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Table Of Contents  The TCP/IP Guide
 9  TCP/IP Application Layer Protocols, Services and Applications (OSI Layers 5, 6 and 7)
      9  TCP/IP Key Applications and Application Protocols
           9  TCP/IP File and Message Transfer Applications and Protocols (FTP, TFTP, Electronic Mail, USENET, HTTP/WWW, Gopher)
                9  TCP/IP World Wide Web (WWW, "The Web") and the Hypertext Transfer Protocol (HTTP)
                     9  TCP/IP Hypertext Transfer Protocol (HTTP)

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HTTP Entity Headers
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HTTP Entities and Internet Media Types
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HTTP Entities, Transfers, Coding Methods and Content Management

HTTP message headers are very important, because they are the mechanism that HTTP uses to allow devices to specify the details of client requests and server responses. These headers, however, are only the means to an end, which is the transfer of resources such as files, form input and program output from one device to another. When a resource is carried in the body of an HTTP message, it is called an entity. HTTP defines special rules for how these entities are identified, encoded and transferred.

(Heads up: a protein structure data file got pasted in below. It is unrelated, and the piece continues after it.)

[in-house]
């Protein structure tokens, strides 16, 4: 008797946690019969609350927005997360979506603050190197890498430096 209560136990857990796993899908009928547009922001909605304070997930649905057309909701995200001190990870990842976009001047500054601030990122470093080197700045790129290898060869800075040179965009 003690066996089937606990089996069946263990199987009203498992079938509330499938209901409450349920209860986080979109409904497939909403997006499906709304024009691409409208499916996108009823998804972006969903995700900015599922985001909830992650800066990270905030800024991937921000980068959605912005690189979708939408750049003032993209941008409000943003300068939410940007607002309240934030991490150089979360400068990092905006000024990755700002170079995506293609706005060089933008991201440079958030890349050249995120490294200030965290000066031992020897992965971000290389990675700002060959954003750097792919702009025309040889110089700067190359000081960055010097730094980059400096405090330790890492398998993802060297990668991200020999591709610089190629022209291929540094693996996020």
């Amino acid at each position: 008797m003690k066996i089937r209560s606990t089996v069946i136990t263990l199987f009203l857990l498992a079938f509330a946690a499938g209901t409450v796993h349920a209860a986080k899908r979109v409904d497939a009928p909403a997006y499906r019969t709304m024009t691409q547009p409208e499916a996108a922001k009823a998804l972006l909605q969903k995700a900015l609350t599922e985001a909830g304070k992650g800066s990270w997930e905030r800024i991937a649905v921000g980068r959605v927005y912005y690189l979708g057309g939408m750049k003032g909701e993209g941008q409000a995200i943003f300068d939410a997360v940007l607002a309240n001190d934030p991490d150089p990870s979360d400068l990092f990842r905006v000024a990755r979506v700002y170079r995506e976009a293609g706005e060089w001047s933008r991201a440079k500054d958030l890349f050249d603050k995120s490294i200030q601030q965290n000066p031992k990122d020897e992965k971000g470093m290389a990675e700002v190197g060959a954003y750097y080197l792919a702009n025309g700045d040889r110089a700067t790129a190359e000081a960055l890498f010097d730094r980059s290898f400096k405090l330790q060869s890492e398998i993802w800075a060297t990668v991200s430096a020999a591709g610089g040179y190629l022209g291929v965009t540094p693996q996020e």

In this section, I take a detailed look at how HTTP handles entities. I begin with a discussion of entities in general terms, and a look at how their contents are identified; this includes an examination of the relationship between HTTP and MIME. I discuss the issues behind the transfer of entities between clients and servers, and the difference between content encodings and transfer encodings. I describe the special issues associated with identifying the length of entities in HTTP messages, and detail the special “chunked” transfer coding and message trailers. Finally, I describe the methods by which devices can perform content negotiation, and how quality values allow clients to intelligently select different variations of a resource.

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